Trump rescinds Obama limits on transfer of military gear to police

U.S. Republican presidential candidate Donald Trump speaks at a campaign stop in Spencer, Iowa December 5, 2015. REUTERS/Mark Kauzlarich

WASHINGTON – U.S. President Donald Trump on Monday issued an executive order revoking limits imposed by predecessor Barack Obama on the transfer of surplus military equipment to local law enforcement agencies, the White House said.

Obama had curtailed the equipment transfer programme after law enforcement officers using military-style armoured vehicles and guns confronted protesters in Ferguson, Missouri, in 2014 following the fatal police shooting of a black teenager.

Trump’s executive order said, “All executive departments and agencies are directed, as of the date of this order and consistent with Federal law, to cease implementing those recommendations and, if necessary, to take prompt action to rescind any rules, regulations, guidelines, or policies implementing them.”

The Republican president has reversed or cut back many of his Democratic predecessor’s policies since taking office in January.

The use of military equipment in Ferguson prompted a wider outcry over the use of war-fighting equipment by local law enforcement agencies in the United States.

After a review, Obama barred the military from transferring certain types of equipment to police or sheriff’s departments, including tracked armoured vehicles, armed aircraft or vehicles of any kind, .50-caliber firearms and ammunition, grenade launchers, bayonets and camouflage uniforms.

Obama also required law enforcement agencies to justify the need for items like helicopters and other aircraft, wheeled armoured vehicles, unmanned drones, riot helmets and “flash-bang” grenades.

“These restrictions that had been imposed went too far,” U.S. Attorney General Jeff Sessions told a meeting of the Fraternal Order of Police union in Nashville, Tennessee, earlier on Monday.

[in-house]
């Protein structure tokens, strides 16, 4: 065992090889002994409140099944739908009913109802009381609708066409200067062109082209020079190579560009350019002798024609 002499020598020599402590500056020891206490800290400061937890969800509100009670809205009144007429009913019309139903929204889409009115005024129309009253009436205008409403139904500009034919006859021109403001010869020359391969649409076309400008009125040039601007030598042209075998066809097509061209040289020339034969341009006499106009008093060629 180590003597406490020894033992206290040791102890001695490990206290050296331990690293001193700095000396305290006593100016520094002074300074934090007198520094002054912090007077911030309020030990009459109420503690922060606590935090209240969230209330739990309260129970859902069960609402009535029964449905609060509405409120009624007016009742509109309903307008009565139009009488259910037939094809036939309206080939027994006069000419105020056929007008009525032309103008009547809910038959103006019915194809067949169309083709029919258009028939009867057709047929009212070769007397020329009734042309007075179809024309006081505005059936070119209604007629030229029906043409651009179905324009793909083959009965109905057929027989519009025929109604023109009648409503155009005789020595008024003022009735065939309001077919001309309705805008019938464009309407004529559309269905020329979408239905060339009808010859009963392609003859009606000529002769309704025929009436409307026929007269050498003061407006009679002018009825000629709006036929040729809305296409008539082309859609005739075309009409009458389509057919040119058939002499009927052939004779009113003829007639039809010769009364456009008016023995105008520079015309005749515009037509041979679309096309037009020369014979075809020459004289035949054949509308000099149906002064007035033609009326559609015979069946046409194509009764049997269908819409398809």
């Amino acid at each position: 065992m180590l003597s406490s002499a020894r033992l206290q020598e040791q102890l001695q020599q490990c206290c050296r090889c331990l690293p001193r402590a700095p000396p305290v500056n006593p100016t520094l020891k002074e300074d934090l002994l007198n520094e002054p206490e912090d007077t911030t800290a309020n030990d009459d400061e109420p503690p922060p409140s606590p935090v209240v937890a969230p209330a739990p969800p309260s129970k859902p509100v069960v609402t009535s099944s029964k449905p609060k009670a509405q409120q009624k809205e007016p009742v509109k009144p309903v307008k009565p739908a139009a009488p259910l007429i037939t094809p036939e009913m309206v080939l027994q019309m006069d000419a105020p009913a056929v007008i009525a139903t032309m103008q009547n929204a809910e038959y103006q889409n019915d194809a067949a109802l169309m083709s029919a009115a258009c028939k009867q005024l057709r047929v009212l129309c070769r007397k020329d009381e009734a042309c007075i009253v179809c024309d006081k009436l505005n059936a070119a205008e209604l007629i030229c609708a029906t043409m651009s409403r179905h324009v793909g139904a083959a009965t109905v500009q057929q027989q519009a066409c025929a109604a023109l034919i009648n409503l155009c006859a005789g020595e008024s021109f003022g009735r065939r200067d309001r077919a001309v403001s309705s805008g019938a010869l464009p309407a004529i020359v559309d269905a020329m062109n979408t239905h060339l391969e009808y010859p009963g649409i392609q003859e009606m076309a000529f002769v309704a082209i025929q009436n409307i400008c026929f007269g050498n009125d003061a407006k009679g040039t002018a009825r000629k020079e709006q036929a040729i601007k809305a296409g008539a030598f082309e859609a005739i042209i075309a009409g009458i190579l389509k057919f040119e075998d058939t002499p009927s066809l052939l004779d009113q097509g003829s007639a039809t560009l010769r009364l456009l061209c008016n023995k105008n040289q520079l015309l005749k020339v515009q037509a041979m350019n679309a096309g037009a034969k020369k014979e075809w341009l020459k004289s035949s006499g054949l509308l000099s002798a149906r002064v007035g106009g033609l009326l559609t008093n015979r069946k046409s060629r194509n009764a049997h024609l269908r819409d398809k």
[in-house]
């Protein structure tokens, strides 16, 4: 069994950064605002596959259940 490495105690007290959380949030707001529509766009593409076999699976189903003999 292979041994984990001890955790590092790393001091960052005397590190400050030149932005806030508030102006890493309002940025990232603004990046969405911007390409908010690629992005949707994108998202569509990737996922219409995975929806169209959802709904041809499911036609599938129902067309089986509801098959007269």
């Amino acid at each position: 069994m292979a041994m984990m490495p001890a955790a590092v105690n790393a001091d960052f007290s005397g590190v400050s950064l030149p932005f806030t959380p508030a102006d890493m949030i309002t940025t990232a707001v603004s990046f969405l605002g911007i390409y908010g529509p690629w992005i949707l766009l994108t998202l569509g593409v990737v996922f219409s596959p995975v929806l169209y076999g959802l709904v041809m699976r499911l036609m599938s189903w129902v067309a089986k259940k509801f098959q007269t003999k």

“We will not put superficial concerns above public safety. We will do our best to get you what you need.” Sessions did not specify what those superficial concerns were.

Sessions said helmets and body armour available through the Defense Department programme were the types of equipment that saved the life of a police officer during the 2016 Orlando, Florida, nightclub shooting. And helicopters and armoured vehicles are vital to emergency and disaster response, he said.

Monday’s order drew criticism from some of Trump’s fellow Republicans in Congress.

“It is one thing for federal officials to work with local authorities to reduce or solve crime, but it is another for them to subsidise militarization,” Senator Rand Paul said in a statement.

Paul promised to introduce legislation that would ban transfers of certain military equipment to local law enforcement agencies, improve transparency surrounding such transfers, and require the agencies to return equipment prohibited under the proposed law.

U.S. Representative Mark Sanford also condemned the executive order, criticizing the transfer program as a potential waste of taxpayers’ dollars. He said in a statement that he had introduced a bill in 2016 to auction off military equipment instead of give it to local agencies.

The Defense Department’s law enforcement support program has transferred more than $6 billion worth of equipment to police agencies since its inception 25 years ago, Pentagon figures show.



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